Thousands of passengers have disembarked from the powerless Triumph cruise ship after five days adrift in the Gulf of Mexico.
The holiday ship carrying some 4,200 people docked late last night in the port of Mobile in Alabama.
After a painfully slow approach that took most of the day, it took several hours to get the travellers off the ship as only one elevator was working.
Many of the passengers boarded buses to hotels in New Orleans or Texas.
The ill-fated ship lost power in an engine-room fire on Sunday some 150 nautical miles off Mexico's Yucatan peninsula.
The 272-metre vessel had been returning to Galveston from Cozumel, Mexico, on the third day of a four-day cruise at the time.
The cruise ship company, Carnival, disputed the accounts of passengers who described the ship as filthy, saying employees were doing everything to ensure people were comfortable.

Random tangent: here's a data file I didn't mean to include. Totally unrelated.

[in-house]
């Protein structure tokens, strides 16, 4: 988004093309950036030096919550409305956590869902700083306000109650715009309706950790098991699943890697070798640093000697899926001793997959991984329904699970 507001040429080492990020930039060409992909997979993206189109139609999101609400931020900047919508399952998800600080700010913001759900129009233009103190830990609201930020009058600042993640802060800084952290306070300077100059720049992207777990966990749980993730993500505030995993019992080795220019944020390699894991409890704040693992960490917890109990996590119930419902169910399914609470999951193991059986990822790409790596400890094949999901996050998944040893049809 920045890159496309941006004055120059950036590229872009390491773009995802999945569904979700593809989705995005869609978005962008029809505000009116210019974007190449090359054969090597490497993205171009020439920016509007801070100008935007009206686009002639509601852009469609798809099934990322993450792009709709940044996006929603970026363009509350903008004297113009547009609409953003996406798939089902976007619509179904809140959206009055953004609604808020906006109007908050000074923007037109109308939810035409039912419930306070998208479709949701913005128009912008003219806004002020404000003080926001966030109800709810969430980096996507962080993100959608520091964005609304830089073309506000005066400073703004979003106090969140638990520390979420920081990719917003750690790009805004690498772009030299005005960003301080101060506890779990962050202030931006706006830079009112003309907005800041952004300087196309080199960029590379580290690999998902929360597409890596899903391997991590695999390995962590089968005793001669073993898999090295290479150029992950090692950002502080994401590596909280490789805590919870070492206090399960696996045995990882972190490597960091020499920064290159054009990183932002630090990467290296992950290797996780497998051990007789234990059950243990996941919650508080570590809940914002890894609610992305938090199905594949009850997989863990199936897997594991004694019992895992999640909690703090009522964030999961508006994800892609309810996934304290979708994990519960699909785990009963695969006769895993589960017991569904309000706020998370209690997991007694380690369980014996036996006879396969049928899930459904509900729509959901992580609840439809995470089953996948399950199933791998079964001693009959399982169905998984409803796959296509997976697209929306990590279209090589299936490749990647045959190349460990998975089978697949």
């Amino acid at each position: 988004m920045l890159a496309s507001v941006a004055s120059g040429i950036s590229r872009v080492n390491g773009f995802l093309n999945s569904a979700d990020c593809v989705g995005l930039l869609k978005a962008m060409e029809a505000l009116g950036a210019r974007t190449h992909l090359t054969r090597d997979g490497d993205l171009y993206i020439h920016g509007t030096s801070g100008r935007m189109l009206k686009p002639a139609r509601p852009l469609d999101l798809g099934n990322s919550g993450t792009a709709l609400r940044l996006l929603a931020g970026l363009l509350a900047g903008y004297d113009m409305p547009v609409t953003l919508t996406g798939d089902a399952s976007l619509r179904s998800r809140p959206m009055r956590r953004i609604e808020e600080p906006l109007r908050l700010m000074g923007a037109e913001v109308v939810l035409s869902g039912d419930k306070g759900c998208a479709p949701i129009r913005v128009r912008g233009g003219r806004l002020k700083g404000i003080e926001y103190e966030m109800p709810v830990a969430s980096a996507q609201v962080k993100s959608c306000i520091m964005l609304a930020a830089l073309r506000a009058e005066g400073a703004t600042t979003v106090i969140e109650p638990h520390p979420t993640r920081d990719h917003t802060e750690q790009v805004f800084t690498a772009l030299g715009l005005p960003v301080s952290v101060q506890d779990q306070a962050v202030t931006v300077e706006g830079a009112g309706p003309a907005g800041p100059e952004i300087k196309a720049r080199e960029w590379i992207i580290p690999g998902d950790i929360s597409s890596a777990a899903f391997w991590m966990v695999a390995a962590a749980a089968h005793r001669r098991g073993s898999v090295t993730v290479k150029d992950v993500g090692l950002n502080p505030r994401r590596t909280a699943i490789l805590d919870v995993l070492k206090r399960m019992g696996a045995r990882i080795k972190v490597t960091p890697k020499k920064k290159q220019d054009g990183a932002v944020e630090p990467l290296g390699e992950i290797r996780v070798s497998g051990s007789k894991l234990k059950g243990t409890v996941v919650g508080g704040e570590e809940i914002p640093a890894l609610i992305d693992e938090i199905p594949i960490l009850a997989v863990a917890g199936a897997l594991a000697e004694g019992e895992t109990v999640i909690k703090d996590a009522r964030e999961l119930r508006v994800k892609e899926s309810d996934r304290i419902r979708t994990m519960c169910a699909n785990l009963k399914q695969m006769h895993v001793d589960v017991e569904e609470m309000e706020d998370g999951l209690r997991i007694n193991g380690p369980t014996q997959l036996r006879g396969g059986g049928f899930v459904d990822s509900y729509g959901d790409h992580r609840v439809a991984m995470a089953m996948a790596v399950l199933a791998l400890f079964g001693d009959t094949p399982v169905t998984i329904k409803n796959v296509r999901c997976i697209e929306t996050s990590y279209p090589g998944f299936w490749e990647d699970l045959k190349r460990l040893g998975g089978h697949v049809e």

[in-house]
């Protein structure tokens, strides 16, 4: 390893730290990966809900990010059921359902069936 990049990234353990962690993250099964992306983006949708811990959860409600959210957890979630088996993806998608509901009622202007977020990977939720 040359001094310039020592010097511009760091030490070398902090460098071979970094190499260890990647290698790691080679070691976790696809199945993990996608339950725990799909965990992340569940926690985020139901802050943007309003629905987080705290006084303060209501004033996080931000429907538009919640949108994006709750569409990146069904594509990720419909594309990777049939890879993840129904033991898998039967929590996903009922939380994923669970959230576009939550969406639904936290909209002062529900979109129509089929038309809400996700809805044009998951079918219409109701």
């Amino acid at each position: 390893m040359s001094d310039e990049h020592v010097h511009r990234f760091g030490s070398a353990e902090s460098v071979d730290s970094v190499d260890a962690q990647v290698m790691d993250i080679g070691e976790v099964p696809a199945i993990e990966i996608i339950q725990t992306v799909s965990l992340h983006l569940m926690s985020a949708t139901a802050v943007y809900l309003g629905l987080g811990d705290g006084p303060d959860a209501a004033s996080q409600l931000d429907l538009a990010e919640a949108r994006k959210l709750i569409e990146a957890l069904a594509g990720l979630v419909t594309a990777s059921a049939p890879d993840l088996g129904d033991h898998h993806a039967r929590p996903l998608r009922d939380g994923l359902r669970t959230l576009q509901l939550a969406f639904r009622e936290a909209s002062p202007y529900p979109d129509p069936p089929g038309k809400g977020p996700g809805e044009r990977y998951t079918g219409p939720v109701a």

However, company CEO Gerry Cahill apologised at a news conference and later on the public address system as people were disembarking.
"I appreciate the patience of our guests and their ability to cope with the situation. And I'd like to reiterate the apology I made earlier. I know the conditions on board were very poor," he said.
"We pride ourselves on providing our guests with a great vacation experience, and clearly we failed in this particular case," he added.
Passengers were supposed to get a full refund and discounts on future cruises, and Carnival announced on Wednesday they would each get an additional $500 in compensation.
While the passengers are headed home, Triumph will head to a Mobile shipyard for assessment.
The National Transportation Safety Board has opened an investigation.
The end of the saga was another public relations disaster for Carnival Corp.
Last year, its Costa Concordia luxury liner grounded off the coast of Italy, killing 32 people.